leries of the mine are pushed twenty-five and fifteen feet, respectively. They are to be each fifty feet. Cannon and mortar firing by the enemy has been quite brisk.
A. E. BURNSIDE,
HEADQUARTERS SECOND DIVISION, NINTH ARMY CORPS,
Before Petersburg, Va., July 19, 1864.
Lieutenant Colonel LEWIS RICHMOND,
Assistant Adjutant-General, Ninth Army Corps:
COLONEL: I have the honor to report everything quiet on my front, with less firing during the past twelve hours than usual. Colonel Pleasants has pushed the left gallery of his work twenty-five feet and the right gallery fifteen feet. All the boxes for the charges are finished and ready for use.
I am, colonel, very respectfully, your obedient servant,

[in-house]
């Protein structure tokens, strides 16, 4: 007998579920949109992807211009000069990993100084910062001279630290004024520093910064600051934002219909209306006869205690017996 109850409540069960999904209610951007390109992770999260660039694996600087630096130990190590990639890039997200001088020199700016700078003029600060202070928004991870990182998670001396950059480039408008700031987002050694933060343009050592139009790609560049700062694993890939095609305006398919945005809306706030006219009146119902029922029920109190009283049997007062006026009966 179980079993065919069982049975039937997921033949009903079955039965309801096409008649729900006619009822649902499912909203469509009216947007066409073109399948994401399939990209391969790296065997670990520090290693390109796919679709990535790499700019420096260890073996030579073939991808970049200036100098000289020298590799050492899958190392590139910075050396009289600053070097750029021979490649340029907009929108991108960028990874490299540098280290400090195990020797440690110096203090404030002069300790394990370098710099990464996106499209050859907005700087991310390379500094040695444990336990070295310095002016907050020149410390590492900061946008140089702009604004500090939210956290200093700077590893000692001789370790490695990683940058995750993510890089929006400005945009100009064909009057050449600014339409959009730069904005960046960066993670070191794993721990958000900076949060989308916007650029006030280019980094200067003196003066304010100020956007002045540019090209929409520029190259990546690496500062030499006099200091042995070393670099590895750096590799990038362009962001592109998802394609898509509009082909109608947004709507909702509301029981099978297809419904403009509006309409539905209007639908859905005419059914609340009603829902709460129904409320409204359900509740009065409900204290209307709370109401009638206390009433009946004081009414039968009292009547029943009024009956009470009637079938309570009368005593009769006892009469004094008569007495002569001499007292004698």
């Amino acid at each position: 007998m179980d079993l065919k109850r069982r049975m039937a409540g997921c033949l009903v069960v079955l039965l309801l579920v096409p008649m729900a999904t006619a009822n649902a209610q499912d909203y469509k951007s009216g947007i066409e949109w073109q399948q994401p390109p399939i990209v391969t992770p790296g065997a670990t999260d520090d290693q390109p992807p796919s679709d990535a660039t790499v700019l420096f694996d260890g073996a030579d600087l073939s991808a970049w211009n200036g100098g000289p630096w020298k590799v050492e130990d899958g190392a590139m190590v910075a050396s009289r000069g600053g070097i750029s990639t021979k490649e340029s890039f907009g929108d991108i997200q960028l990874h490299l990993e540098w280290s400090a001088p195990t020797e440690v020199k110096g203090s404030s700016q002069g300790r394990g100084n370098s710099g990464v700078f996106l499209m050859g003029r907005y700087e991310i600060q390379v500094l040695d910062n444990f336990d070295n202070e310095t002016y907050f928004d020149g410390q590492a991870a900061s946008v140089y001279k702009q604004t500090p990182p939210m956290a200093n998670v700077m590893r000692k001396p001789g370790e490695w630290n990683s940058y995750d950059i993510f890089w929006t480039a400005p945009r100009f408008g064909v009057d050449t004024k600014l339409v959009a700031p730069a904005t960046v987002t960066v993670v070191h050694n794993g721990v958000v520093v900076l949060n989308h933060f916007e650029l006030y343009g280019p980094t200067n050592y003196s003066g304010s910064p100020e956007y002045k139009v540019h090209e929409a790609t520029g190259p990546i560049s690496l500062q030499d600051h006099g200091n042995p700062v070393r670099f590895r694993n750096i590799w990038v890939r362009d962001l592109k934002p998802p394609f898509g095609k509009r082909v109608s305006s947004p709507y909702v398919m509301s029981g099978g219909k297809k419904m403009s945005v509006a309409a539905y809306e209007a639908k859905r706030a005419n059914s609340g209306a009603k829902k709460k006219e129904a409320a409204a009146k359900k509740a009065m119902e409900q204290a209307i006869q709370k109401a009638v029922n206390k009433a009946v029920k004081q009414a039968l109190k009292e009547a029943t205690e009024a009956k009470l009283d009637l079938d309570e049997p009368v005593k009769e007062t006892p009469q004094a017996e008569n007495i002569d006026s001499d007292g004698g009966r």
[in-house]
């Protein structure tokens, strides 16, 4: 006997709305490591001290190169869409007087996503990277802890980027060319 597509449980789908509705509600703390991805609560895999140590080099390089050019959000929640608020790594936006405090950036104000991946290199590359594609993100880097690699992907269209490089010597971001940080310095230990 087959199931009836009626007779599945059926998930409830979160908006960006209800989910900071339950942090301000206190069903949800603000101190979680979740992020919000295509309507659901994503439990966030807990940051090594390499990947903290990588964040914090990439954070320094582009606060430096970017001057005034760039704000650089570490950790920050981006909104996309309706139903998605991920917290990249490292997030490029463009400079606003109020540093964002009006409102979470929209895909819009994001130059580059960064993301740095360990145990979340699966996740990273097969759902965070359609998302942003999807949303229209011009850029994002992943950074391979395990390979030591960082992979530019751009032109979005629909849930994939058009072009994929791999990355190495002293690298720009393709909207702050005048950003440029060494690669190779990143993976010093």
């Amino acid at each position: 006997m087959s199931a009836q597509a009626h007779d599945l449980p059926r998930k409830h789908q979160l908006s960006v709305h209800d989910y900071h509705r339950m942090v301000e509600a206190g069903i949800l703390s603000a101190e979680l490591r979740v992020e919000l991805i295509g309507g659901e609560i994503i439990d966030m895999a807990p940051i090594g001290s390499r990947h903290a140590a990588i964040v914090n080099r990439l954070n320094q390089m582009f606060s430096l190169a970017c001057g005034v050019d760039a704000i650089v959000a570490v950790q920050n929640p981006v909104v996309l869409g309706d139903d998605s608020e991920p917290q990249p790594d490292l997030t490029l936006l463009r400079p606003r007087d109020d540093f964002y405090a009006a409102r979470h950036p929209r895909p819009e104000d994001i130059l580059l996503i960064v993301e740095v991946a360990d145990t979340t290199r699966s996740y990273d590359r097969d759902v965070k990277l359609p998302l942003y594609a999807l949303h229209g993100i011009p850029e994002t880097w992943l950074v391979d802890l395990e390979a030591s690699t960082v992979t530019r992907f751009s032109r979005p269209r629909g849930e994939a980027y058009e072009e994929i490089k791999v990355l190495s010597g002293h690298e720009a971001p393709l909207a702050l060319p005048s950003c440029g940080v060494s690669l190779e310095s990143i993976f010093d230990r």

ROBERT B. POTTER,
HEADQUARTERS THIRD DIVISION, July 19, 1864 - 8 a. m.
COLONEL: I have the honor to report that there was very little picket-firing in my front last night. The Twenty-fourth New York Cavalry and Fifty-first Pennsylvania are withdrawn from the lines, and will furnish details for pickets, &c.
O. B. WILLCOX,
HEADQUARTERS THIRD DIVISION, July 19, 1864 - 10.45 p.m.
GENERAL: The cut in the work seems to be pretty well authenticated. It is just where the redoubt, toward which Potter is mining, joins their rifle-pit in the left angle (our left). It seems most probable that it is an embrasure to enfilade their line, but larger than would be necessary for that purpose. I have notified the brigade and battery commanders to be on the alert.
O. B. WILLCOX,
HDQRS. SECOND Brigadier, THIRD DIV., 9 THE ARMY CORPS,
Near Petersburg, Va., July 19, 1864.
Captain R. A. HUTCHINS,
Assistant Adjutant-General, Third Div., Ninth Army Corps:
CAPTAIN: It has just been reported to me, through Colonel Cutcheon, that the enemy has cut a passage-way through the part of the fort on
22 R R-VOL XL, PT III